History of Freemasonry 14

H. L. Haywood



IT is a maxim of correct military strategy that no army invading strange territory is safe when it leaves unreduced in its rear an enemy stronghold. However sharply invested by besiegers, such a focal point of opposition forms a constant menace, particularly threatening if things should go wrong at the front of invasion. If there are several of them in occupied territory, the slightest relaxation of vigor or vigilance upon the art of the conqueror may be the signal for an uprising of formidable proportions. Because it over-looked this contingency, or at least was unable to provide against it, the new Grand Lodge was compelled to enter into a struggle for Masonic supremacy which covered practically the whole of its first century, and from which it emerged half victorious and half vanquished.

Speculative Masonry was in a real sense an invasion of territory which Operative Masonry had occupied from time immemorial. It was not invited into that field by general suffrage of the operative bodies. By no stretch of the imagination could the Four Old Lodges of London claim power of attorney to act for the whole Craft, to sign away, devise or bequeath the rights of sister lodges. When the Grand Lodge in 1717 drew up a decree forbidding Masons to assemble as Lodges without its express license, it arrogated to itself an empery which it could hope to maintain only by the law of adverse possession and by the exercise of such moral and spiritual forces as it could bring to bear against any and every contender. Conceivably, what it had done others might do, and it would be required to look to its own defenses whenever its authority should be challenged.

It began, however, with great advantages. The four, original constituent lodges were situated at the capita of the nation. They were united for a common purpose and thus formed the strongest Masonic unit then in existence. They left the door wide open for other lodges to enter, whenever they might choose to do so. There was, to be sure, an admittance fee to be paid at the gate. This was nothing less than formal surrender of sovereignty to the Grand Lodge, by the terms of which the petitioning body should acknowledge itself as forever afterwards existing by means of the Grand Lodge's warrant. But of far greater importance was the fact that the Grand Lodge could create at the most considerable center of population and influence in the Kingdom as many new lodges as it pleased — create them, too, at a time when the popularity of the institution was so great that throngs of eager applicants were forever besieging its portals. By the simple expedient of refusing to regard "regular" all lodges which refused to conform, and thereby stamping their members with the stigma of clandestinism, the new organization clothed itself in armor of steel. Having seized sovereign power, it invited all Masons to submit thereto, but the invitation was such as dictators habitually extend, since unpleasant consequences were in store for all who refused to accept.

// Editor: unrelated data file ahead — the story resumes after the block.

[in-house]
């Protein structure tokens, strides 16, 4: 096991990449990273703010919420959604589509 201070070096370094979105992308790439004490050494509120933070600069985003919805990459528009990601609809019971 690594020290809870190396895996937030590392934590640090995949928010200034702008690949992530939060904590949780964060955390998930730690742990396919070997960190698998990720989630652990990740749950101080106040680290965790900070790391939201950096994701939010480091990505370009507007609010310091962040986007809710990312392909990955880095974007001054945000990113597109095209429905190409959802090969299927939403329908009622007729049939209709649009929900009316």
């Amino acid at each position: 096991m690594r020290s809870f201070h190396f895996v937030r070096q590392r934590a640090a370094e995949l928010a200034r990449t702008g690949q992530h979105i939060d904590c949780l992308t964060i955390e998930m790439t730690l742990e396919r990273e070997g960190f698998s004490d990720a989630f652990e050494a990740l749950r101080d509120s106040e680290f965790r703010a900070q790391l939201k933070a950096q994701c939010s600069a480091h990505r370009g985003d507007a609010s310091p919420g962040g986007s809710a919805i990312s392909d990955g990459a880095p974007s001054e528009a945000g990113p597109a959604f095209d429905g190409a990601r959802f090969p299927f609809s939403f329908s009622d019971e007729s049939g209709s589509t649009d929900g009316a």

The first Grand Lodge was the creature of the Four Old Lodges, but once created it in turn became creator. All regular Grand Lodges since that time have come into existence in much the same way. Stripped to essentials, a Grand Lodge is simply a piece of machinery whereby the will of its constituent lodges is expressed. Having brought it into being, those bodies voluntarily accept its authority and acknowledge its sovereignty. That surrender once made is irrevocable without the Grand Lodge's consent — a consent which, by the way, is usually given only for the purpose of allowing a member lodge to help establish a new Grand Lodge. Henceforth each constituent lodge, whatever may have been its previous character or the nature of antecedent allegiances, continues to exist only by virtue of the charter or dispensation it has received in return for its surrender. New lodges, of course, come into existence only by its fiat and are its creatures from the beginning. This is now a self-perpetuating system which has worked admirably in practice, but in the first quarter of the eighteenth century it was a hitherto untried experiment.

The position of the Grand Lodge in the years 1717-23 was somewhat analogous to that of a revolutionary junta which has seized the capital of a nation, run up its flag and invited the whole country to come in or be shot. In this case, a very important section of the country welcomed the enterprise as giving promise of a stable and satisfactory government where all before had been anarchy and confusion. But there were those who preferred the confusion of the old regime to the orderliness of the new. Some of these made a grudging, half-hearted submission which permitted them to enter the new organization and at the same time to maintain within it a faction of opposition and dissent. Still others refused to have anything whatever to do with it. A few of both classes waited in sullen silence until they might have opportunity to raise under aggressive leadership the standard of counter- revolution.

It was not possible for the prime movers to iron out all such difficulties as they went along. The best they could do was to trust to the counsels of expediency, feeling their way forward almost from day to day, strengthening themselves as opportunity served. When they encountered an obstacle they could not remove they simply went around it. Of all obstacles the chief one was that innate conservatism, that hostility change, which has always been one of the most striking characteristics of Freemasonry.